#1 – Citizen Kane
Often referenced as the best movie ever made, Citizen Kane, was Orson Welles first movie. He has said that he didn’t know exactly what he was doing, so he took every cool trick that he learned in film school and applied it to this movie. This is the movie that you watch to see what can be done with film, but it still did not take home the best movie trophy in 1942. This was a case where the academy awards really got it wrong as they gave it to How Green was my Valley instead. It doesn’t really matter though because Orson Welles’s classic is still study by millions of film students still to this day.
#2 – The Wizard of Oz
In 1939, movie goers were introduced to a new technology. No longer would their stories be told in boring black and white, but instead the magic would happen in color. The Wizard of Oz was the first movie to bring this technology to audiences everywhere. It literally brought us from black and white Kansas to the colorful world somewhere over the rainbow. You would think that it would not hold up very well after almost 80 years since its release, but people still enjoy this masterpiece today. What movie could have beaten it out for best picture that year? That would go to another iconic movie, Gone with Wind, so even though it did not win the coveted award, it is a little easier to swallow this bitterness knowing that another great film took its place in the top spot.
#3 – Boyhood
I know that this movie is not considered a classic yet, but I do believe that it was snubbed in 2015. If there was any movie that I wanted to win over it, it was Birdman, but the idea behind this story was so original that it will never be repeated. It is interesting to watch this movie and understand the cohesion that Linklater created by recording slivers of time. It is not just the story of this boy growing up in America during 9/11 but it is also a story about us, who we are, and the culture that we have created.
#4 – It’s a Wonderful Life
Before Ted Turner obtained the rights to this classic, every American associated the Christmas season with this movie. Every channel was able to have rights to this movie, and they used that right to show it at least once during the holiday season. The weird thing was that even though you knew it was going to be on at least twenty times during the month of December, you would somehow catch all twenty showings of it, and never be disappointed that you wasted your time watching it again. It is not only a great story, but it is an iconic piece of the American culture. It just shows that sometimes the academy gets it wrong.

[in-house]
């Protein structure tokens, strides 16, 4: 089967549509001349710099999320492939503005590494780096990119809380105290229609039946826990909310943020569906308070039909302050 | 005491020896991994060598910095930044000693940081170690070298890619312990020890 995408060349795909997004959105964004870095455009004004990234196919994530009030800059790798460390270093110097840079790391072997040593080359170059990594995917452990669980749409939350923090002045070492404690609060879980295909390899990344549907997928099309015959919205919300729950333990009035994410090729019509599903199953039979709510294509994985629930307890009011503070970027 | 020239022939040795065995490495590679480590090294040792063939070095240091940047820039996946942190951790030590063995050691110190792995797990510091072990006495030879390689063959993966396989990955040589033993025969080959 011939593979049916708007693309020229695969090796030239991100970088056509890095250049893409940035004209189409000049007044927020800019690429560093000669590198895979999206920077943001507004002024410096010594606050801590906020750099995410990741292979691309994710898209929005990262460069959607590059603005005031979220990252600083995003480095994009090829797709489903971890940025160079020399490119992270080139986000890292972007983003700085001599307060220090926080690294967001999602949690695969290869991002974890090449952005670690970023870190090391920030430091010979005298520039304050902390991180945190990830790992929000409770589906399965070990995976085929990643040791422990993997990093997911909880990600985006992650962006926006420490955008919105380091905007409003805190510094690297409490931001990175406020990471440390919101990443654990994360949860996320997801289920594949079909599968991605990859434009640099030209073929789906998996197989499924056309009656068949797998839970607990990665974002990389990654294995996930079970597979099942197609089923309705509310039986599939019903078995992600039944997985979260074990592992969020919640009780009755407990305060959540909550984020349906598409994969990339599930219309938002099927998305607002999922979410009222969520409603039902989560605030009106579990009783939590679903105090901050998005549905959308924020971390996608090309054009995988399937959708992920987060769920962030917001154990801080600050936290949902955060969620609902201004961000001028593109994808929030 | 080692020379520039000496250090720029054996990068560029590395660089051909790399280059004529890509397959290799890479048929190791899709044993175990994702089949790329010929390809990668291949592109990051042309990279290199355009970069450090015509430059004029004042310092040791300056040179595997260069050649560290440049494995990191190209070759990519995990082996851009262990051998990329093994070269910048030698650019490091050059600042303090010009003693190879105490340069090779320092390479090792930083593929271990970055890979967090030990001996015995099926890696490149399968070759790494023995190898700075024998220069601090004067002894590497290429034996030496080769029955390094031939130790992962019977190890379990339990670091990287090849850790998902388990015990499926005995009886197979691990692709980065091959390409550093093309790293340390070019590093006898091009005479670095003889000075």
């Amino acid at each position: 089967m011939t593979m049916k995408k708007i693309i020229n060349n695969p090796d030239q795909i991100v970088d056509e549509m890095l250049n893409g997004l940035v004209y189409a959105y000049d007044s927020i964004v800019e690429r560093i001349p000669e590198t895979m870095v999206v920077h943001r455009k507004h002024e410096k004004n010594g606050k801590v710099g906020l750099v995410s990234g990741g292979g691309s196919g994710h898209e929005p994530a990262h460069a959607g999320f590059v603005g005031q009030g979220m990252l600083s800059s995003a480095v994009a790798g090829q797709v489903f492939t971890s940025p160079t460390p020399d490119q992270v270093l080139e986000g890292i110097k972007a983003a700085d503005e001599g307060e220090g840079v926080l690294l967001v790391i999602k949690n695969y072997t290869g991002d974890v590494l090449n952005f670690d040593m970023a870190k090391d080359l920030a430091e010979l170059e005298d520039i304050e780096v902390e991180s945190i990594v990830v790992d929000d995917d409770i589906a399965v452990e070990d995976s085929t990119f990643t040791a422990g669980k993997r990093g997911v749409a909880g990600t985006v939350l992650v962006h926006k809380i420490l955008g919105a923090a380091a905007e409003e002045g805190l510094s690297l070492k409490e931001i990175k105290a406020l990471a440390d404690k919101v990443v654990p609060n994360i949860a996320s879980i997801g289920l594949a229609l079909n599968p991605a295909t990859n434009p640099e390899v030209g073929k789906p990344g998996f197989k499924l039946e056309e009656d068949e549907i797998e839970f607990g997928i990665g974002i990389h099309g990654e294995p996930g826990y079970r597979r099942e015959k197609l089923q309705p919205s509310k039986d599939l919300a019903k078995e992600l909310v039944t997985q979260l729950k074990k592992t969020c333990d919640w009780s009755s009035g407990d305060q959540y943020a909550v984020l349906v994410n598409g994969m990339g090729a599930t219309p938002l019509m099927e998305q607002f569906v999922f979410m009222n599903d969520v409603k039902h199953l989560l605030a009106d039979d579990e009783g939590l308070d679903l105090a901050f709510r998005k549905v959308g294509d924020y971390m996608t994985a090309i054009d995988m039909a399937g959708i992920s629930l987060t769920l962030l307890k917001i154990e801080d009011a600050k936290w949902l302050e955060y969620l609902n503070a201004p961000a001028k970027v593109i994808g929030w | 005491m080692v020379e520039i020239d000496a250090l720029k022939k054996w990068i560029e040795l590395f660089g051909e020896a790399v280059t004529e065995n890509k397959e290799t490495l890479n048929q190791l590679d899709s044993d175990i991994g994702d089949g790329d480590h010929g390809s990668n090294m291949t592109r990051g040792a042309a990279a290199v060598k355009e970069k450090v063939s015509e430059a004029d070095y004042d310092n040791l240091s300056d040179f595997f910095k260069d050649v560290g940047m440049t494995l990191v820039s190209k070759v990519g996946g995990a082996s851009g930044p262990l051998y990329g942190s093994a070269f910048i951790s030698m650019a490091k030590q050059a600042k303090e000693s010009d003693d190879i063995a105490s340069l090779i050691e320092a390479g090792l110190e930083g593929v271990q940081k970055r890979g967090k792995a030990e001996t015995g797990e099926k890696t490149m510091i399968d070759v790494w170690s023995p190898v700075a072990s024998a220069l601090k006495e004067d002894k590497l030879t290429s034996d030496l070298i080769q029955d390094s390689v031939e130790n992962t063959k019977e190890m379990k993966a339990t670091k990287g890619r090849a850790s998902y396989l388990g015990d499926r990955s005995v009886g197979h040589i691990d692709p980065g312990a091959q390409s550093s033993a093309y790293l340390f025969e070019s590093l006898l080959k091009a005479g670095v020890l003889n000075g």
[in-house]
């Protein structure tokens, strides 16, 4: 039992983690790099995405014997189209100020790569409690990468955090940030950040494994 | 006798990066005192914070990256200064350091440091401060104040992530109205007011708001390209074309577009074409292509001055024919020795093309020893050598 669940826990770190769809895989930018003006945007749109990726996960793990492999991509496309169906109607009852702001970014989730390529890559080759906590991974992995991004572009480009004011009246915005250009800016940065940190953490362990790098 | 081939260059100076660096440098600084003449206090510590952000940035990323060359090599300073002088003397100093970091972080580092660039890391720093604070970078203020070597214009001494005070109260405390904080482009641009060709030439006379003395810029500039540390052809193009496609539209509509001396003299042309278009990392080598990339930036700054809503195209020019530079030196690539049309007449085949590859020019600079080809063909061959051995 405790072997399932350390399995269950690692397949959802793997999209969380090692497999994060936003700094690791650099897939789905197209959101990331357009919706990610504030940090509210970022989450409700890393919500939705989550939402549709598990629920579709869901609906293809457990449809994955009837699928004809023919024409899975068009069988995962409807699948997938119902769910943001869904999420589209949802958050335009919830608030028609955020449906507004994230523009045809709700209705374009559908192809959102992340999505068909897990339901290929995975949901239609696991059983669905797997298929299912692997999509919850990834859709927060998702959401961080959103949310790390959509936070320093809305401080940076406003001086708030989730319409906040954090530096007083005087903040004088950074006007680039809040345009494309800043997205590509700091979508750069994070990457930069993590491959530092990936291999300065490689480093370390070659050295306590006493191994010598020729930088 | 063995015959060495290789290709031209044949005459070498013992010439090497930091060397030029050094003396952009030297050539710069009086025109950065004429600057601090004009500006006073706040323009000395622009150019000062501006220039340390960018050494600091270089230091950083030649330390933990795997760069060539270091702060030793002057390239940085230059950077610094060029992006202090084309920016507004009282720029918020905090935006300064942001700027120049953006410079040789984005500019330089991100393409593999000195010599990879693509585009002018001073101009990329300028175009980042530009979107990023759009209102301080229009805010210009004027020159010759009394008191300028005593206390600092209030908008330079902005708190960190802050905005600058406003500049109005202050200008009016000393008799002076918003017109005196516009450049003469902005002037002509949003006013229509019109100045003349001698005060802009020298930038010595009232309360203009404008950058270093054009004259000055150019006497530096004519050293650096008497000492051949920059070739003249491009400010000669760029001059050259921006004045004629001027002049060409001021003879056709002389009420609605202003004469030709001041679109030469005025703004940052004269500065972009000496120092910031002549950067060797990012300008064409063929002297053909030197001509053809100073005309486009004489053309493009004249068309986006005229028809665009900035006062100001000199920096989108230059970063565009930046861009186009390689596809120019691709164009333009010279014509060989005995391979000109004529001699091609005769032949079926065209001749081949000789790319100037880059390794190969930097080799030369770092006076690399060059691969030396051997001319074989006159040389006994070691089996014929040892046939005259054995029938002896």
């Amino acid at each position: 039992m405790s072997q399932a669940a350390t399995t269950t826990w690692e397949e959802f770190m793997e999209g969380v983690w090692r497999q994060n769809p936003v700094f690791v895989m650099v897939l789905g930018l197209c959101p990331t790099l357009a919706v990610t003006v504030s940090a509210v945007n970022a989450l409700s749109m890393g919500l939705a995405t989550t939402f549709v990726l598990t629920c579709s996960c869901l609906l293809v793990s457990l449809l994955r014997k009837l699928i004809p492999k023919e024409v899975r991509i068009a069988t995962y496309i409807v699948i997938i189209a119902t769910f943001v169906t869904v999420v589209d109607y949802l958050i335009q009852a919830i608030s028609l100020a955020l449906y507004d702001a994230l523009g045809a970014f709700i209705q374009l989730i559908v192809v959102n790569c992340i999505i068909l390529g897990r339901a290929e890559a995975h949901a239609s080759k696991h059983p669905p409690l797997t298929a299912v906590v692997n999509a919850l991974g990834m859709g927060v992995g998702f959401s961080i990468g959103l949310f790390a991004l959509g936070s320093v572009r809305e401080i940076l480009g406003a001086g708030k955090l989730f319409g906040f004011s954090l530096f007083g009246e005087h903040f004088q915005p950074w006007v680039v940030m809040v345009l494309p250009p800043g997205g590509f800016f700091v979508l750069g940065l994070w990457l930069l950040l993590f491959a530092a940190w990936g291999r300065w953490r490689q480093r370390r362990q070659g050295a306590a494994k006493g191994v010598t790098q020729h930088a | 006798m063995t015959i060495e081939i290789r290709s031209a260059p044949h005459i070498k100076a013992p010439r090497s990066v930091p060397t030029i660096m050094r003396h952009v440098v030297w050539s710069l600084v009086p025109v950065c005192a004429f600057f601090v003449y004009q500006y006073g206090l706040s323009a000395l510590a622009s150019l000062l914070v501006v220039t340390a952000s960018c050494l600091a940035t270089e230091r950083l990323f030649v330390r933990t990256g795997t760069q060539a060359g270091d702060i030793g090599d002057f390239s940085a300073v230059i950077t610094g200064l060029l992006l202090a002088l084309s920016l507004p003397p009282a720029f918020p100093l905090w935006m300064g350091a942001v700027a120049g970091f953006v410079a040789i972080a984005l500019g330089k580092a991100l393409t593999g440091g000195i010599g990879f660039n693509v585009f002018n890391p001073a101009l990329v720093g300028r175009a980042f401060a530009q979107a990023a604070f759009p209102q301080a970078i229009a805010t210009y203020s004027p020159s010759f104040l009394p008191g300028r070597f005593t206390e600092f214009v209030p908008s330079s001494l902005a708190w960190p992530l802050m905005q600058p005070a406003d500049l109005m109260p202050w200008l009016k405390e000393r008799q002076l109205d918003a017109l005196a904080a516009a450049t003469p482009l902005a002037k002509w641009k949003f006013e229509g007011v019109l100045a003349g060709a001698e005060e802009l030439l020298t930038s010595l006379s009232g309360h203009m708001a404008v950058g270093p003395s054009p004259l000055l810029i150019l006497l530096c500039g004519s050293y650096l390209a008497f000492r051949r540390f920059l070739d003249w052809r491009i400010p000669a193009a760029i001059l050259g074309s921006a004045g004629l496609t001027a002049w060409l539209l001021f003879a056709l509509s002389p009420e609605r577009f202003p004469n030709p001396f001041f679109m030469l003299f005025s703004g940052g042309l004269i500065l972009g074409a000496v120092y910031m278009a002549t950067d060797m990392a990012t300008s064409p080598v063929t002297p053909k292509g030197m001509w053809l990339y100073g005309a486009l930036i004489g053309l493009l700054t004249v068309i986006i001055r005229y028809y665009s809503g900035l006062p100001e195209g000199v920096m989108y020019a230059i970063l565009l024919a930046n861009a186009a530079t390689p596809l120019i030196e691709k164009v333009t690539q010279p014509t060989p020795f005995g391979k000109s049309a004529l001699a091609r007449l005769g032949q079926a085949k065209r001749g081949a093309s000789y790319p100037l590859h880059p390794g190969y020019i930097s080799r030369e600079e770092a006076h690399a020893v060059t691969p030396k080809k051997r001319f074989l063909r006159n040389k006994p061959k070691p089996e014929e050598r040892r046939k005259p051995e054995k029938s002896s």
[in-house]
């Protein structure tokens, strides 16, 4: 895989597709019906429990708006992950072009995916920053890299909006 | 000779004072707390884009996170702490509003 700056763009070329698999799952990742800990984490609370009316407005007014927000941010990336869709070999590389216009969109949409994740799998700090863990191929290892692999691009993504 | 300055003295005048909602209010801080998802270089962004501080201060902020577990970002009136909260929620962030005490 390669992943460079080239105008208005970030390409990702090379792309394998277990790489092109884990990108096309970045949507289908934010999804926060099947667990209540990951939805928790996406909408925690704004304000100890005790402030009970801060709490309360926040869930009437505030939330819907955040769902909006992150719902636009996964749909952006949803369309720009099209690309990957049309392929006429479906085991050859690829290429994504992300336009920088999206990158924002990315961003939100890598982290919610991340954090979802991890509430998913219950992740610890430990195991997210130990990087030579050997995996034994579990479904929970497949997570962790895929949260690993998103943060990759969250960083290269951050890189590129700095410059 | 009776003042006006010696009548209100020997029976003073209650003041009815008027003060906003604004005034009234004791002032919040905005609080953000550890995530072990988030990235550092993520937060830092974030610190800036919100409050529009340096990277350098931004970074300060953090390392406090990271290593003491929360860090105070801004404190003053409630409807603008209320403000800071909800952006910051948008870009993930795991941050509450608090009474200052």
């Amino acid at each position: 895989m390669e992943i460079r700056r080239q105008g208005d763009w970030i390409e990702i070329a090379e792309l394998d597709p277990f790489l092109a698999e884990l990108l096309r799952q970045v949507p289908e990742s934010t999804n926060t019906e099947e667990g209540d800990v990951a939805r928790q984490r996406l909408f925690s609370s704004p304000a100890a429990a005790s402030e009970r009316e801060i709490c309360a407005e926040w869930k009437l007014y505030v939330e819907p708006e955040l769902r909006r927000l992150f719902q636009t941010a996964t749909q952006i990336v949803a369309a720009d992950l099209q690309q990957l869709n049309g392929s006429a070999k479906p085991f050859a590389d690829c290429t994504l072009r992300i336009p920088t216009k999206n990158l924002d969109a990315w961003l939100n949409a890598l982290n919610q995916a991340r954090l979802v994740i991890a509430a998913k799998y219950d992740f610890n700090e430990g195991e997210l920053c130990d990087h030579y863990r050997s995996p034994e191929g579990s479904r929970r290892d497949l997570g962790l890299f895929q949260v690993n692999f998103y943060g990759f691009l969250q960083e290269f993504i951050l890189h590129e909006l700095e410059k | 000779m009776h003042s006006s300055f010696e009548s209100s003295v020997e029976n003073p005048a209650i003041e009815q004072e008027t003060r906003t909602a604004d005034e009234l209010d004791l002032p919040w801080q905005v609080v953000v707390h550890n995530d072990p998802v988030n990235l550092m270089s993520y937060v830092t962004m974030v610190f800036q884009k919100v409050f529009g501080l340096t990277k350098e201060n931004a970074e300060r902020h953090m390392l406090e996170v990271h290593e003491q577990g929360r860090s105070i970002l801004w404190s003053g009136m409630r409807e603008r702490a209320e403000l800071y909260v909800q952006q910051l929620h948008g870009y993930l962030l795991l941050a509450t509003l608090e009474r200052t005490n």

# 5 – Pulp Fiction
Quentin Tarantino has always been one of my favorite directors. When Pulp Fiction had come out in 1994, Reservoir Dogs and True Romance had already topped my list as two of my favorite movies. I had sat through Natural Born Killers earlier that year and was blown away by its story, and I found out later that he had written the script for it. But it wasn’t until I sat in the movie theater and experienced this new exploration in filmmaking that I realized what power a movie might hold. It was an instant classic and redefined the movie industry for years to come. It will always top my list for greatest snubs of all time.
#6 – The Shawshank Redemption
I don’t know how many times I have been at home on a Saturday flipping through channels and this movie comes on. For some reason, I always catch it at the very beginning, and I can’t do anything until I finish it. I never get bored with the story, and am thoroughly satisfied with the ending even though I know exactly what is going to happen. The story entranced me so much that I actually sat down once and read the novella by Stephen King, and this is the one time that I can say that the movie is better than the book. Why didn’t this movie win best picture? Well, 1994 was a good year for movies and even though this makes the number six spot on the list, it wasn’t even my second favorite movie that year.
#7 – Dead Poets Society